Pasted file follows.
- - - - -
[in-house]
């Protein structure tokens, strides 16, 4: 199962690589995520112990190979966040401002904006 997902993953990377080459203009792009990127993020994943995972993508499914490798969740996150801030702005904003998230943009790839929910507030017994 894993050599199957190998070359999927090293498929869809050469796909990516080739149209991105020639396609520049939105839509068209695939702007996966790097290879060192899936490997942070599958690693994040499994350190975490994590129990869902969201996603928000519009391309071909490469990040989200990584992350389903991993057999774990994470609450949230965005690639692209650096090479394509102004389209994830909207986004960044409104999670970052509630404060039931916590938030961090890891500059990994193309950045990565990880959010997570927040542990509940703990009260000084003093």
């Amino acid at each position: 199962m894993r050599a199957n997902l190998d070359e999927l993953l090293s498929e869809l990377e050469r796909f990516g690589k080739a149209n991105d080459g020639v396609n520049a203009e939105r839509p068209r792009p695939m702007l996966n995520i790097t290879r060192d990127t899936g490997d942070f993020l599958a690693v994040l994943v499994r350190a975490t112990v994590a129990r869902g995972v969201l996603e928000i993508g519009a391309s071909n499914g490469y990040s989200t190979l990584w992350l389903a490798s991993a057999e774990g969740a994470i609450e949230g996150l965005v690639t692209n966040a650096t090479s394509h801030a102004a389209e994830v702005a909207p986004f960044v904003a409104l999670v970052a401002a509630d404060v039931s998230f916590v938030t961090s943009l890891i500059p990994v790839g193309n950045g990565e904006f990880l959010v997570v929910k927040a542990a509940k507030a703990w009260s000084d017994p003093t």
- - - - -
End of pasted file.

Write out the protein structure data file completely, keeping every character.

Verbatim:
[in-house]
């Protein structure tokens, strides 16, 4: 199962690589995520112990190979966040401002904006 997902993953990377080459203009792009990127993020994943995972993508499914490798969740996150801030702005904003998230943009790839929910507030017994 894993050599199957190998070359999927090293498929869809050469796909990516080739149209991105020639396609520049939105839509068209695939702007996966790097290879060192899936490997942070599958690693994040499994350190975490994590129990869902969201996603928000519009391309071909490469990040989200990584992350389903991993057999774990994470609450949230965005690639692209650096090479394509102004389209994830909207986004960044409104999670970052509630404060039931916590938030961090890891500059990994193309950045990565990880959010997570927040542990509940703990009260000084003093």
């Amino acid at each position: 199962m894993r050599a199957n997902l190998d070359e999927l993953l090293s498929e869809l990377e050469r796909f990516g690589k080739a149209n991105d080459g020639v396609n520049a203009e939105r839509p068209r792009p695939m702007l996966n995520i790097t290879r060192d990127t899936g490997d942070f993020l599958a690693v994040l994943v499994r350190a975490t112990v994590a129990r869902g995972v969201l996603e928000i993508g519009a391309s071909n499914g490469y990040s989200t190979l990584w992350l389903a490798s991993a057999e774990g969740a994470i609450e949230g996150l965005v690639t692209n966040a650096t090479s394509h801030a102004a389209e994830v702005a909207p986004f960044v904003a409104l999670v970052a401002a509630d404060v039931s998230f916590v938030t961090s943009l890891i500059p990994v790839g193309n950045g990565e904006f990880l959010v997570v929910k927040a542990a509940k507030a703990w009260s000084d017994p003093t």